Trinidad and Tobago

Trinidad and Tobago (/ˈtrɪnɪdæd...təˈbɡ/ (listen), /- t-/), officially the Republic of Trinidad and Tobago, is the southernmost island country in the Caribbean. Consisting of the main islands Trinidad and Tobago, and numerous much smaller islands, it is situated 130 kilometres (81 miles) south of Grenada and 11 kilometres (6.8 miles) off the coast of northeastern Venezuela.[10] It shares maritime boundaries with Barbados to the northeast, Grenada to the northwest and Venezuela to the south and west.[11][12] Trinidad and Tobago is generally considered to be part of the West Indies. The island country's capital is Port of Spain, while its largest and most populous city is San Fernando.

Republic of Trinidad and Tobago
Motto: Together We Aspire, Together We Achieve
Anthem: "Forged from the Love of Liberty"
CapitalPort of Spain
10°40′0″N 61°30′27″W
Largest citySan Fernando
10°17′N 61°28′W
Official languagesEnglish[1]
Other languagesSee Languages in Trinidad and Tobago[2]
Ethnic groups
GovernmentUnitary parliamentary republic
Paula-Mae Weekes
Keith Rowley
Bridgid Annisette-George
Nigel de Freitas
Ivor Archie
Kamla Persad-Bissessar
House of Representatives
 Part of the West Indies Federation
3 January 1958 – 14 January 1962
31 August 1962
 Joined CARICOM at the Treaty of Chaguaramas
1 August 1973
1 August 1976[lower-alpha 1]
5,131 km2 (1,981 sq mi) (164th)
 Water (%)
 2022 estimate
1,405,646[6] (151st)
264/km2 (683.8/sq mi) (34th)
GDP (PPP)2019 estimate
$45.148 billion
 Per capita
GDP (nominal)2022 estimate
$22.438 billion
 Per capita
Gini (2012)39.0[8]
HDI (2021) 0.810[9]
very high · 57th
CurrencyTrinidad and Tobago dollar (TTD)
Time zoneUTC-4 (AST)
Date formatdd/mm/yyyy
Driving sideleft
Calling code+1 (868)
ISO 3166 codeTT
  1. Despite becoming a republic on 1 August, Republic Day is celebrated as a public holiday on 24 September because this is the date when the first Parliament met under the new Republican Constitution.[5]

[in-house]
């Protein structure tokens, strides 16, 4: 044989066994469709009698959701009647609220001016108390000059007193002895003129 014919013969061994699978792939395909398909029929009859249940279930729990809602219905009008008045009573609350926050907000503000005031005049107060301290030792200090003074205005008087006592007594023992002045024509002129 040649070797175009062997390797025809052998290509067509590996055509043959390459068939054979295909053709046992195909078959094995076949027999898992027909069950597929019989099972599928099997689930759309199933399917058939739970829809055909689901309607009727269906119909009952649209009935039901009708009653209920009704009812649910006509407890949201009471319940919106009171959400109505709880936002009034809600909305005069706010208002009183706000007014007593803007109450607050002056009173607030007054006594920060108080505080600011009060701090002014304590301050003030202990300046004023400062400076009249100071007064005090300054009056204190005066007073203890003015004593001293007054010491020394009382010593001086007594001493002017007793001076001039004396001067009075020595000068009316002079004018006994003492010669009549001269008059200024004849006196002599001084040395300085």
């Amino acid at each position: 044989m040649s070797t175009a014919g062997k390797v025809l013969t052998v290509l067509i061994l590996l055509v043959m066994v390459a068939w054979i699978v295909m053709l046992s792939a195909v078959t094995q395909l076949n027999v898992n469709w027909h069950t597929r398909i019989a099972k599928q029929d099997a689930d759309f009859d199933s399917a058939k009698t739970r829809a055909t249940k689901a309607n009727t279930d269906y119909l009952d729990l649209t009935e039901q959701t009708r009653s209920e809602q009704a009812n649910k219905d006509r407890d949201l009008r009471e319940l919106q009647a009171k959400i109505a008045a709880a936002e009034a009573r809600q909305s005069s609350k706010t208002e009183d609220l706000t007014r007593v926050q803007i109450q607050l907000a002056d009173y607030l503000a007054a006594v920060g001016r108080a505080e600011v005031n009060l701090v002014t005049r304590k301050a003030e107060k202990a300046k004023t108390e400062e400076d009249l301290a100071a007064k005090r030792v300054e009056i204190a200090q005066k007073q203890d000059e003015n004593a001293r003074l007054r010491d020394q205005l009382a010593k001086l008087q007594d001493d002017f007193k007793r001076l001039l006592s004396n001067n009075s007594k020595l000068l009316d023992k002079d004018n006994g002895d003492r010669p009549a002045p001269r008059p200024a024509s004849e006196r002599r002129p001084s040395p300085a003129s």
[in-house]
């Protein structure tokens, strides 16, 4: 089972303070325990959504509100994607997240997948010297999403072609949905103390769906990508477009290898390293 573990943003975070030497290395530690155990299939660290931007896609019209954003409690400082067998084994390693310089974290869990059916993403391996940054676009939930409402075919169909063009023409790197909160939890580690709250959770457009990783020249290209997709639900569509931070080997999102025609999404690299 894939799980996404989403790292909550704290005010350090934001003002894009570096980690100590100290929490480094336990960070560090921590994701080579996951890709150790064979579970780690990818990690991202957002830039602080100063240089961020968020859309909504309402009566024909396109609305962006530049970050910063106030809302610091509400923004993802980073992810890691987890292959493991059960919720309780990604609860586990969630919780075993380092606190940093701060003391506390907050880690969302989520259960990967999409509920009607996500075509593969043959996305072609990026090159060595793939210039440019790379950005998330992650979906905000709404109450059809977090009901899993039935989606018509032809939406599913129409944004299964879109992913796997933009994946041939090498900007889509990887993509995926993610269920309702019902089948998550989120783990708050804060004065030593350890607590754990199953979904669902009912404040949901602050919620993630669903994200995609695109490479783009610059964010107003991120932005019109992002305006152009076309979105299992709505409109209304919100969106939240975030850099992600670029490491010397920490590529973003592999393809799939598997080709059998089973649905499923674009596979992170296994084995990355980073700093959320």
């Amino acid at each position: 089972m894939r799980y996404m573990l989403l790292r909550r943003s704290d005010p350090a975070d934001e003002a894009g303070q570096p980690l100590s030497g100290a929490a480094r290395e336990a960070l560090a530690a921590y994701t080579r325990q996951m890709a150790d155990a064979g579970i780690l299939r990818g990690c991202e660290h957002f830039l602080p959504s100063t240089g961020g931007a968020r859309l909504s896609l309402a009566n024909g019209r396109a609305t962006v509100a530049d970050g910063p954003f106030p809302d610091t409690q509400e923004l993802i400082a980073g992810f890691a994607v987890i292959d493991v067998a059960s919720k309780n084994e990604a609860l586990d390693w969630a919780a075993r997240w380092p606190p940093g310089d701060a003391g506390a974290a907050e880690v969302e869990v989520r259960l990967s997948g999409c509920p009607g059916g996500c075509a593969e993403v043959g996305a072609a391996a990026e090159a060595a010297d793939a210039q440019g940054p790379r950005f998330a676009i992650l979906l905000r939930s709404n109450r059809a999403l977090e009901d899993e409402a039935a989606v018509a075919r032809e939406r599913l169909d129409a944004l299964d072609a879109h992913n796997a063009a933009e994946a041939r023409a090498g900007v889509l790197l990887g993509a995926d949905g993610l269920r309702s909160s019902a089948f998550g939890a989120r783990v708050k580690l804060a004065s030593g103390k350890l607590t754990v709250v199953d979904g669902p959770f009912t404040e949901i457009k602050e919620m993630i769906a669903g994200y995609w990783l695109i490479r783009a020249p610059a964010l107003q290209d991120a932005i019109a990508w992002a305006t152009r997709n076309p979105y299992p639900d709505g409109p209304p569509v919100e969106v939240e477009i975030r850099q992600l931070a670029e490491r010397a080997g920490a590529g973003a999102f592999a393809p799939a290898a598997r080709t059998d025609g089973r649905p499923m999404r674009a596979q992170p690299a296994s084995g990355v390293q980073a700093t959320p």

The island of Trinidad was inhabited for centuries by Indigenous peoples before becoming a colony in the Spanish Empire, following the arrival of Christopher Columbus, in 1498. Spanish governor José María Chacón surrendered the island to a British fleet under the command of Sir Ralph Abercromby in 1797.[13] Trinidad and Tobago were ceded to Britain in 1802 under the Treaty of Amiens as separate states and unified in 1889.[14] Trinidad and Tobago obtained independence in 1962, becoming a republic in 1976.[15][10]

Trinidad and Tobago has the 5th highest GDP per capita based on purchasing power parity (PPP) in the Americas for a sovereign state after the United States, Canada, The Bahamas and Guyana as of 2022.[16] It is recognised by the World Bank as a high-income economy.[17] Unlike most Caribbean nations and territories, which rely heavily on tourism, the economy is primarily industrial with an emphasis on petroleum and petrochemicals;[18] much of the nation's wealth is derived from its large reserves of oil and natural gas.[19]

Trinidad and Tobago is well known for its African and Indian cultures, reflected in its large and famous Carnival, Diwali, and Hosay celebrations, as well being the birthplace of steelpan, the limbo, and music styles such as calypso, soca, rapso, parang, chutney, and chutney soca.[20][21][22][23][24][25][26]

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